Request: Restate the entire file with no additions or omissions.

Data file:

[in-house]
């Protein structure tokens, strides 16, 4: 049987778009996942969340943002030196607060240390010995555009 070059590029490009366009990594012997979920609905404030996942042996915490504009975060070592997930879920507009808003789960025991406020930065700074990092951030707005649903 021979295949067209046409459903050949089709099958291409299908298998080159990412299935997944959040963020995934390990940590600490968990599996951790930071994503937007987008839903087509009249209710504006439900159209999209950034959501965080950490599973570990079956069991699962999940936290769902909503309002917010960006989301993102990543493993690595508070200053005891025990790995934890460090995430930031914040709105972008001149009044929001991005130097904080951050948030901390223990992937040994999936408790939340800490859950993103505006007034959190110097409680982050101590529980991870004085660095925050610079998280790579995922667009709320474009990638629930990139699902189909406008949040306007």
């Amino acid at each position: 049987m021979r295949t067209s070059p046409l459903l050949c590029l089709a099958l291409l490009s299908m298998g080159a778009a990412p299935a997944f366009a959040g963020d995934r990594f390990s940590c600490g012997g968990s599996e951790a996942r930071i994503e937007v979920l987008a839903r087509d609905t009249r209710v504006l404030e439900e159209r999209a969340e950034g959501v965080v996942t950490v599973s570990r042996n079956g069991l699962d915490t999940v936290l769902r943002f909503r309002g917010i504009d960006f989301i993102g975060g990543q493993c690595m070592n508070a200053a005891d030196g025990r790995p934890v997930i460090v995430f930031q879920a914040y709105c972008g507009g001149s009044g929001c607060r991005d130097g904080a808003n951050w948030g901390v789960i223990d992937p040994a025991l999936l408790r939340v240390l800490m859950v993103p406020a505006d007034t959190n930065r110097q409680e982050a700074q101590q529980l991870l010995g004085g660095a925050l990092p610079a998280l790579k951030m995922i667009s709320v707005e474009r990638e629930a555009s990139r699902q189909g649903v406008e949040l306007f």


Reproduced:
[in-house]
């Protein structure tokens, strides 16, 4: 049987778009996942969340943002030196607060240390010995555009 070059590029490009366009990594012997979920609905404030996942042996915490504009975060070592997930879920507009808003789960025991406020930065700074990092951030707005649903 021979295949067209046409459903050949089709099958291409299908298998080159990412299935997944959040963020995934390990940590600490968990599996951790930071994503937007987008839903087509009249209710504006439900159209999209950034959501965080950490599973570990079956069991699962999940936290769902909503309002917010960006989301993102990543493993690595508070200053005891025990790995934890460090995430930031914040709105972008001149009044929001991005130097904080951050948030901390223990992937040994999936408790939340800490859950993103505006007034959190110097409680982050101590529980991870004085660095925050610079998280790579995922667009709320474009990638629930990139699902189909406008949040306007």
């Amino acid at each position: 049987m021979r295949t067209s070059p046409l459903l050949c590029l089709a099958l291409l490009s299908m298998g080159a778009a990412p299935a997944f366009a959040g963020d995934r990594f390990s940590c600490g012997g968990s599996e951790a996942r930071i994503e937007v979920l987008a839903r087509d609905t009249r209710v504006l404030e439900e159209r999209a969340e950034g959501v965080v996942t950490v599973s570990r042996n079956g069991l699962d915490t999940v936290l769902r943002f909503r309002g917010i504009d960006f989301i993102g975060g990543q493993c690595m070592n508070a200053a005891d030196g025990r790995p934890v997930i460090v995430f930031q879920a914040y709105c972008g507009g001149s009044g929001c607060r991005d130097g904080a808003n951050w948030g901390v789960i223990d992937p040994a025991l999936l408790r939340v240390l800490m859950v993103p406020a505006d007034t959190n930065r110097q409680e982050a700074q101590q529980l991870l010995g004085g660095a925050l990092p610079a998280l790579k951030m995922i667009s709320v707005e474009r990638e629930a555009s990139r699902q189909g649903v406008e949040l306007f």